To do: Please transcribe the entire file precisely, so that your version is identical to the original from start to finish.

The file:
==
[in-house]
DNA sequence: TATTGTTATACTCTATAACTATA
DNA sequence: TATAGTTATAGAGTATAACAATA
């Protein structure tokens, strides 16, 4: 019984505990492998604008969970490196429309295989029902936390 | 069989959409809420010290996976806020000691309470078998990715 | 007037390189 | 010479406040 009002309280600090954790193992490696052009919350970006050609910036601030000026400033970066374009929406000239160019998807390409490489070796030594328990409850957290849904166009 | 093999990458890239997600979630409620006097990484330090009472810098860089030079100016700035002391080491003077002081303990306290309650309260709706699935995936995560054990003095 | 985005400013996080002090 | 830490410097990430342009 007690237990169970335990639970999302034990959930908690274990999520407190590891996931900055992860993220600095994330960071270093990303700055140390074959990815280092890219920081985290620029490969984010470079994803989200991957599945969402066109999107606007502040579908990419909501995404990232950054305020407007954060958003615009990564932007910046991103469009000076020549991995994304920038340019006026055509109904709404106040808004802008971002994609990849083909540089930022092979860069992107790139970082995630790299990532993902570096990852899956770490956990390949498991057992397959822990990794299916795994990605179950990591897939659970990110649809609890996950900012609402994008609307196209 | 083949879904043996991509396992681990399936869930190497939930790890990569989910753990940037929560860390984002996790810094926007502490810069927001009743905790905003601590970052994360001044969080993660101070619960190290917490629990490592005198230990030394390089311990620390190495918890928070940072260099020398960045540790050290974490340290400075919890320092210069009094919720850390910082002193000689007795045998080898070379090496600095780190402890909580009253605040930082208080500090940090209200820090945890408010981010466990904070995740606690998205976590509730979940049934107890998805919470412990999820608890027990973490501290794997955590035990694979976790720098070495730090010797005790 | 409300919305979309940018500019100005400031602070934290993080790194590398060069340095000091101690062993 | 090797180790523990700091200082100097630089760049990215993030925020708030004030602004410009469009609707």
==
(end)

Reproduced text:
[in-house]
DNA sequence: TATTGTTATACTCTATAACTATA
DNA sequence: TATAGTTATAGAGTATAACAATA
């Protein structure tokens, strides 16, 4: 019984505990492998604008969970490196429309295989029902936390 | 069989959409809420010290996976806020000691309470078998990715 | 007037390189 | 010479406040 009002309280600090954790193992490696052009919350970006050609910036601030000026400033970066374009929406000239160019998807390409490489070796030594328990409850957290849904166009 | 093999990458890239997600979630409620006097990484330090009472810098860089030079100016700035002391080491003077002081303990306290309650309260709706699935995936995560054990003095 | 985005400013996080002090 | 830490410097990430342009 007690237990169970335990639970999302034990959930908690274990999520407190590891996931900055992860993220600095994330960071270093990303700055140390074959990815280092890219920081985290620029490969984010470079994803989200991957599945969402066109999107606007502040579908990419909501995404990232950054305020407007954060958003615009990564932007910046991103469009000076020549991995994304920038340019006026055509109904709404106040808004802008971002994609990849083909540089930022092979860069992107790139970082995630790299990532993902570096990852899956770490956990390949498991057992397959822990990794299916795994990605179950990591897939659970990110649809609890996950900012609402994008609307196209 | 083949879904043996991509396992681990399936869930190497939930790890990569989910753990940037929560860390984002996790810094926007502490810069927001009743905790905003601590970052994360001044969080993660101070619960190290917490629990490592005198230990030394390089311990620390190495918890928070940072260099020398960045540790050290974490340290400075919890320092210069009094919720850390910082002193000689007795045998080898070379090496600095780190402890909580009253605040930082208080500090940090209200820090945890408010981010466990904070995740606690998205976590509730979940049934107890998805919470412990999820608890027990973490501290794997955590035990694979976790720098070495730090010797005790 | 409300919305979309940018500019100005400031602070934290993080790194590398060069340095000091101690062993 | 090797180790523990700091200082100097630089760049990215993030925020708030004030602004410009469009609707």